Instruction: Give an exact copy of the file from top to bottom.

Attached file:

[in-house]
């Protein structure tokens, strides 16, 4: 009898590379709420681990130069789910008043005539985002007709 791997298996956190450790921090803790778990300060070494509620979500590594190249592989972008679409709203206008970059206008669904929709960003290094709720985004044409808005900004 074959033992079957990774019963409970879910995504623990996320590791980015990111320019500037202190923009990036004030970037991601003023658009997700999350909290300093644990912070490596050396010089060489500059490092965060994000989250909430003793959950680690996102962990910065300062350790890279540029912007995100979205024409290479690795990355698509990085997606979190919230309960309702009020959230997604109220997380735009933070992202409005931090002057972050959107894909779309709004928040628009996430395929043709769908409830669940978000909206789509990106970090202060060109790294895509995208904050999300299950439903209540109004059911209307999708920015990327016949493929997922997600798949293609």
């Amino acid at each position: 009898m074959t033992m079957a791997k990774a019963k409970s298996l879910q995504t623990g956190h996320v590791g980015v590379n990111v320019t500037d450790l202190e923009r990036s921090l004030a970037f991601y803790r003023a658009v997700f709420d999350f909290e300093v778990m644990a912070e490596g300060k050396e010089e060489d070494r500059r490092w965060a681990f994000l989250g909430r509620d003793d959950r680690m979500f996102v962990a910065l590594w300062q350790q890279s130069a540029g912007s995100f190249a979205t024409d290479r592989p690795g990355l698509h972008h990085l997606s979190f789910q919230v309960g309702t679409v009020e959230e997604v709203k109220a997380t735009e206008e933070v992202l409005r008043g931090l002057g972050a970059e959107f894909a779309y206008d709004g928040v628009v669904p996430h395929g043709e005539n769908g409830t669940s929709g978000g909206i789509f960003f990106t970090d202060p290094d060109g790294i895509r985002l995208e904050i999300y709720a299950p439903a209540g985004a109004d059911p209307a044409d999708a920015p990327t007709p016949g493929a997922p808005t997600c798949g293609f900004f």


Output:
[in-house]
């Protein structure tokens, strides 16, 4: 009898590379709420681990130069789910008043005539985002007709 791997298996956190450790921090803790778990300060070494509620979500590594190249592989972008679409709203206008970059206008669904929709960003290094709720985004044409808005900004 074959033992079957990774019963409970879910995504623990996320590791980015990111320019500037202190923009990036004030970037991601003023658009997700999350909290300093644990912070490596050396010089060489500059490092965060994000989250909430003793959950680690996102962990910065300062350790890279540029912007995100979205024409290479690795990355698509990085997606979190919230309960309702009020959230997604109220997380735009933070992202409005931090002057972050959107894909779309709004928040628009996430395929043709769908409830669940978000909206789509990106970090202060060109790294895509995208904050999300299950439903209540109004059911209307999708920015990327016949493929997922997600798949293609």
């Amino acid at each position: 009898m074959t033992m079957a791997k990774a019963k409970s298996l879910q995504t623990g956190h996320v590791g980015v590379n990111v320019t500037d450790l202190e923009r990036s921090l004030a970037f991601y803790r003023a658009v997700f709420d999350f909290e300093v778990m644990a912070e490596g300060k050396e010089e060489d070494r500059r490092w965060a681990f994000l989250g909430r509620d003793d959950r680690m979500f996102v962990a910065l590594w300062q350790q890279s130069a540029g912007s995100f190249a979205t024409d290479r592989p690795g990355l698509h972008h990085l997606s979190f789910q919230v309960g309702t679409v009020e959230e997604v709203k109220a997380t735009e206008e933070v992202l409005r008043g931090l002057g972050a970059e959107f894909a779309y206008d709004g928040v628009v669904p996430h395929g043709e005539n769908g409830t669940s929709g978000g909206i789509f960003f990106t970090d202060p290094d060109g790294i895509r985002l995208e904050i999300y709720a299950p439903a209540g985004a109004d059911p209307a044409d999708a920015p990327t007709p016949g493929a997922p808005t997600c798949g293609f900004f």